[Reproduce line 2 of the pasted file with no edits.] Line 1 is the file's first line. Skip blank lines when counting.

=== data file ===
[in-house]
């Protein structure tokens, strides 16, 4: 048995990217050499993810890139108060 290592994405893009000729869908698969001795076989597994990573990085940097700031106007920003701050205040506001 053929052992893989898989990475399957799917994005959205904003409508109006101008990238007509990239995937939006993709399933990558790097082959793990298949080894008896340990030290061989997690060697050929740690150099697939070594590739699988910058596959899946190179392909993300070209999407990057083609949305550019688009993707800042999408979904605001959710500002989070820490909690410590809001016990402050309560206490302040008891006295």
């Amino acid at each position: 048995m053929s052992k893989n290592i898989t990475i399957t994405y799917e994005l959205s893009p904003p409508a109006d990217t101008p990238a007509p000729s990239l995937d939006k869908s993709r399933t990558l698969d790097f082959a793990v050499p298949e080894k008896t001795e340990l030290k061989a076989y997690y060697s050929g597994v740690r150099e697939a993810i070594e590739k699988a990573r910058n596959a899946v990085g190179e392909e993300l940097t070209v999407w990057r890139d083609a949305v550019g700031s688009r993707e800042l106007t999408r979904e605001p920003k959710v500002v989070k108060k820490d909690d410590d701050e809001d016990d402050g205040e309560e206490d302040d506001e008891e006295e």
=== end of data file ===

């Protein structure tokens, strides 16, 4: 048995990217050499993810890139108060 290592994405893009000729869908698969001795076989597994990573990085940097700031106007920003701050205040506001 053929052992893989898989990475399957799917994005959205904003409508109006101008990238007509990239995937939006993709399933990558790097082959793990298949080894008896340990030290061989997690060697050929740690150099697939070594590739699988910058596959899946190179392909993300070209999407990057083609949305550019688009993707800042999408979904605001959710500002989070820490909690410590809001016990402050309560206490302040008891006295």